Last week, I was working out at Long Island’s “CrossFit, The Rock” and trying hard not to be noticed. Compared to much of their clientele (firefighters, football pros, mixed marshal artists), I am far from impressive. So I like to hang out in the back corner of the “box” (CrossFit-speak for “gym”), plowing through my workout, trying not to cry or die.
Over the past seven years, my family and I have made an almost bi-annual trek to Minneapolis when my niece and nephew and nephew became bat and bar mitzvahs. Our family of four was always deeply appreciative that these events were never held during the state’s infamous winters.
We were also thrilled that friends and family from coast to coast made the voyage to honor these special occasions. And while our kids eagerly looked forward to the parties that followed the service, my husband Michael and I excitedly anticipated our favorite part of the service, when my brother Scott and sister-in-law Debra addressed their child personally, passionately and yes, sometimes playfully, from the bimah.
This tradition brought tears to our eyes and joy to our hearts. This tradition made each bar and bat mitzvah unique and intimate. And this tradition is not permitted in our synagogue.
As a child, I was completely certain about three things: 1) that mushrooms were disgusting; 2) that little brothers were a pain; and 3) that I would become a doctor. Fast forward a few decades and I find myself eagerly topping my burgers with mushrooms, genuinely enjoying the company of my little brother (who now towers over me by almost a foot), and happily working as a professional coach.
Making Meaning out of Tragedy When Nothing Makes Sense
Deborah Grayson Riegel
Jewish Week Online Columnist
Explosions at the Boston Marathon kill three (so far) and injure over a hundred more.
And all I can think is: here we go again.
When man-made tragedy strikes, I do what most of us do: stop, drop and search for meaning. I scan the newspapers, hunker down in front of the television, check Facebook and call friends and family to: first, make sure that everyone I know and love is safe; second, to see who knows something that I don’t yet know; and three, to see who might be able to offer something resembling a lesson to be learned.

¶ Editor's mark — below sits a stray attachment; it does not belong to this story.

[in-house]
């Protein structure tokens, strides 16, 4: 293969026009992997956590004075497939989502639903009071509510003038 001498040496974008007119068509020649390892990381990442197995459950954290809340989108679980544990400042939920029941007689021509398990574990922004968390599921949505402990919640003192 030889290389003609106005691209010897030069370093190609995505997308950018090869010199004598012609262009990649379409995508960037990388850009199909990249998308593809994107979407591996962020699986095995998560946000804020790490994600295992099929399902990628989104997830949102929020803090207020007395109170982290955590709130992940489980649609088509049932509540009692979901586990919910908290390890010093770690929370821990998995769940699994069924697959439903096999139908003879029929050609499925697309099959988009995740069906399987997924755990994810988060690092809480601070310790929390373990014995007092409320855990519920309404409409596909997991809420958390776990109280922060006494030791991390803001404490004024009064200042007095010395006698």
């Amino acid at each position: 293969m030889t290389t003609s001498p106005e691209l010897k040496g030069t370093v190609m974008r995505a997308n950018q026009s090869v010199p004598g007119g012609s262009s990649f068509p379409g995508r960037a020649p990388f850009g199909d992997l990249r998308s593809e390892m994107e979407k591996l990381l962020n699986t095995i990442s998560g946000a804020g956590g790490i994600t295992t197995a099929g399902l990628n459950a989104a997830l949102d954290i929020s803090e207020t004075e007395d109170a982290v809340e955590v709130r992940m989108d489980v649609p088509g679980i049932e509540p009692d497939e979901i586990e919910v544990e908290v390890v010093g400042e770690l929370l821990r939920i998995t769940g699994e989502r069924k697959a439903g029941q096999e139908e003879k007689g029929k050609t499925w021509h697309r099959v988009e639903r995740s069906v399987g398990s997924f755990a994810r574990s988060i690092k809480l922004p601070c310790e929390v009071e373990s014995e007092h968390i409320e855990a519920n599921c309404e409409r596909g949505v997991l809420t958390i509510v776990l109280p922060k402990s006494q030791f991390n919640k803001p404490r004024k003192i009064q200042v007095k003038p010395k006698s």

My husband Michael and I were having quite an impressive day – or so we thought. What seemed like an otherwise ordinary Tuesday began with me hopping on the train to Manhattan to appear as a guest on Fox Business News to discuss how to deal with professional setbacks. Later that afternoon, Michael was interviewed on Huffington Post Live to share a father’s perspective on Sheryl Sandberg’s new book, “Lean In.” For two non-professional media people, we felt that we were taking the airwaves by storm.
As someone who facilitates over 100 meetings a year (sympathy cards welcome), I have the occasion to ask my clients who work or volunteer in the Jewish non-profit world, “what makes a meeting a Jewish meeting?” The answers rarely vary much: an abundance of food, plenty of passionate disagreement and informal post-meeting meetings that happen in the parking lot after the official meeting has concluded. In other words, as participants in Jewish communal life, we tend to cater to our shared need to eat, argue, and avoid hurting each other’s feelings in public.
As soon as I heard the news about the mass shooting at Sandy Hook Elementary school, I immediately thought to myself in horror “What if one of my kids had been a victim?” I also knew as soon as I thought it that there would have been absolutely nothing I could have done to prevent it had either or both of my 11-year old twins been in the worst possible place at the worst possible time.
But my next thought was even more upsetting: “What if one of my kids had been the shooter?”